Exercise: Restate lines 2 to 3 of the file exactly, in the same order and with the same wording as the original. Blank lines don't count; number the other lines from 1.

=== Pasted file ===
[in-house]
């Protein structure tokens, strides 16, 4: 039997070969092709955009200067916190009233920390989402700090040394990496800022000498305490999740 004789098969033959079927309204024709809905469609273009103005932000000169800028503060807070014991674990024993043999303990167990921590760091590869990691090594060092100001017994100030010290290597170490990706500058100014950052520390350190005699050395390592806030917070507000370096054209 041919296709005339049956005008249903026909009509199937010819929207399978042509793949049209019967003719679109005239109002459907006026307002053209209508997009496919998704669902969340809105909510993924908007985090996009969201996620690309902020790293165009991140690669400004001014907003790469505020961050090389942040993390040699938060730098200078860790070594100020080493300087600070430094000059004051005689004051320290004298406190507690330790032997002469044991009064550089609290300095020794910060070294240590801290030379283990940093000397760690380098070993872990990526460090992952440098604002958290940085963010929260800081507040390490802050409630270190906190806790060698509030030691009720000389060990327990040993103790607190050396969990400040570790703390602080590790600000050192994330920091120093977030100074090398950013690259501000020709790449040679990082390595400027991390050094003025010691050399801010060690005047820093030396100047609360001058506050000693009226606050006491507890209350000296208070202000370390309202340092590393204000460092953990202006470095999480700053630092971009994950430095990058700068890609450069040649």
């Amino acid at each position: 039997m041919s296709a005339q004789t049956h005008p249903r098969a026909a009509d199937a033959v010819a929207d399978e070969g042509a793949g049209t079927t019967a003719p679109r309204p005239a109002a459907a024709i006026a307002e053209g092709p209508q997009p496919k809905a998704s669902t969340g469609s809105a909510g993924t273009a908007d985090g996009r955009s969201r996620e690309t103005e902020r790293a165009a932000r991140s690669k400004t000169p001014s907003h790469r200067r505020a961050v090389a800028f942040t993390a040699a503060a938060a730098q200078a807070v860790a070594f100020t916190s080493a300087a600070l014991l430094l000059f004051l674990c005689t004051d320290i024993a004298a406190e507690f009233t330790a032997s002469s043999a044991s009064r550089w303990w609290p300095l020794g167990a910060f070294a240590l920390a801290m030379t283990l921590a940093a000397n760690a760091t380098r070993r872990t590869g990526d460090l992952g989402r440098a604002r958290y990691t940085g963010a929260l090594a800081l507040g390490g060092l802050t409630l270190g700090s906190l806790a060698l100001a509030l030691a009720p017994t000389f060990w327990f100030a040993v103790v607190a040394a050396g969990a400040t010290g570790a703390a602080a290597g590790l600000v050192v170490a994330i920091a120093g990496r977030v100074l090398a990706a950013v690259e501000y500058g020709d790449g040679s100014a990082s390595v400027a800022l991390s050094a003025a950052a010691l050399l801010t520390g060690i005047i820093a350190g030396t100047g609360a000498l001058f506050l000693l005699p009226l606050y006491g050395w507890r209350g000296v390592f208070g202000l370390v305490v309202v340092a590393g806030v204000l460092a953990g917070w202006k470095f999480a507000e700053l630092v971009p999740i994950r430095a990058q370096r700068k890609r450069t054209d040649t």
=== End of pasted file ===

């Protein structure tokens, strides 16, 4: 039997070969092709955009200067916190009233920390989402700090040394990496800022000498305490999740 004789098969033959079927309204024709809905469609273009103005932000000169800028503060807070014991674990024993043999303990167990921590760091590869990691090594060092100001017994100030010290290597170490990706500058100014950052520390350190005699050395390592806030917070507000370096054209 041919296709005339049956005008249903026909009509199937010819929207399978042509793949049209019967003719679109005239109002459907006026307002053209209508997009496919998704669902969340809105909510993924908007985090996009969201996620690309902020790293165009991140690669400004001014907003790469505020961050090389942040993390040699938060730098200078860790070594100020080493300087600070430094000059004051005689004051320290004298406190507690330790032997002469044991009064550089609290300095020794910060070294240590801290030379283990940093000397760690380098070993872990990526460090992952440098604002958290940085963010929260800081507040390490802050409630270190906190806790060698509030030691009720000389060990327990040993103790607190050396969990400040570790703390602080590790600000050192994330920091120093977030100074090398950013690259501000020709790449040679990082390595400027991390050094003025010691050399801010060690005047820093030396100047609360001058506050000693009226606050006491507890209350000296208070202000370390309202340092590393204000460092953990202006470095999480700053630092971009994950430095990058700068890609450069040649």
């Amino acid at each position: 039997m041919s296709a005339q004789t049956h005008p249903r098969a026909a009509d199937a033959v010819a929207d399978e070969g042509a793949g049209t079927t019967a003719p679109r309204p005239a109002a459907a024709i006026a307002e053209g092709p209508q997009p496919k809905a998704s669902t969340g469609s809105a909510g993924t273009a908007d985090g996009r955009s969201r996620e690309t103005e902020r790293a165009a932000r991140s690669k400004t000169p001014s907003h790469r200067r505020a961050v090389a800028f942040t993390a040699a503060a938060a730098q200078a807070v860790a070594f100020t916190s080493a300087a600070l014991l430094l000059f004051l674990c005689t004051d320290i024993a004298a406190e507690f009233t330790a032997s002469s043999a044991s009064r550089w303990w609290p300095l020794g167990a910060f070294a240590l920390a801290m030379t283990l921590a940093a000397n760690a760091t380098r070993r872990t590869g990526d460090l992952g989402r440098a604002r958290y990691t940085g963010a929260l090594a800081l507040g390490g060092l802050t409630l270190g700090s906190l806790a060698l100001a509030l030691a009720p017994t000389f060990w327990f100030a040993v103790v607190a040394a050396g969990a400040t010290g570790a703390a602080a290597g590790l600000v050192v170490a994330i920091a120093g990496r977030v100074l090398a990706a950013v690259e501000y500058g020709d790449g040679s100014a990082s390595v400027a800022l991390s050094a003025a950052a010691l050399l801010t520390g060690i005047i820093a350190g030396t100047g609360a000498l001058f506050l000693l005699p009226l606050y006491g050395w507890r209350g000296v390592f208070g202000l370390v305490v309202v340092a590393g806030v204000l460092a953990g917070w202006k470095f999480a507000e700053l630092v971009p999740i994950r430095a990058q370096r700068k890609r450069t054209d040649t």